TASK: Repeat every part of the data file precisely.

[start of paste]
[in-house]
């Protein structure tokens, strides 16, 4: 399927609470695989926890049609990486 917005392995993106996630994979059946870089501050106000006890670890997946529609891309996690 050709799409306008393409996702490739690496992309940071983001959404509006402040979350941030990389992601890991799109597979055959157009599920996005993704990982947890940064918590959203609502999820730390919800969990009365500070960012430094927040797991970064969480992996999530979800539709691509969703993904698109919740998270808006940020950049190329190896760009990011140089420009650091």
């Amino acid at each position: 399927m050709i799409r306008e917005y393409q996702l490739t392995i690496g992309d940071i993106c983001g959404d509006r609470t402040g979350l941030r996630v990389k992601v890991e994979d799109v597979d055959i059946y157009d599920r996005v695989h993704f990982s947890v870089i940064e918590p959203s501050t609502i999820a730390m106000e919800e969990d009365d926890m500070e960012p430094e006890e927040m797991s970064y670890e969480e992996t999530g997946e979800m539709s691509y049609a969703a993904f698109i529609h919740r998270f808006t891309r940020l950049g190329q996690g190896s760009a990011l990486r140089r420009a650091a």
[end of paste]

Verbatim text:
[in-house]
């Protein structure tokens, strides 16, 4: 399927609470695989926890049609990486 917005392995993106996630994979059946870089501050106000006890670890997946529609891309996690 050709799409306008393409996702490739690496992309940071983001959404509006402040979350941030990389992601890991799109597979055959157009599920996005993704990982947890940064918590959203609502999820730390919800969990009365500070960012430094927040797991970064969480992996999530979800539709691509969703993904698109919740998270808006940020950049190329190896760009990011140089420009650091």
């Amino acid at each position: 399927m050709i799409r306008e917005y393409q996702l490739t392995i690496g992309d940071i993106c983001g959404d509006r609470t402040g979350l941030r996630v990389k992601v890991e994979d799109v597979d055959i059946y157009d599920r996005v695989h993704f990982s947890v870089i940064e918590p959203s501050t609502i999820a730390m106000e919800e969990d009365d926890m500070e960012p430094e006890e927040m797991s970064y670890e969480e992996t999530g997946e979800m539709s691509y049609a969703a993904f698109i529609h919740r998270f808006t891309r940020l950049g190329q996690g190896s760009a990011l990486r140089r420009a650091a």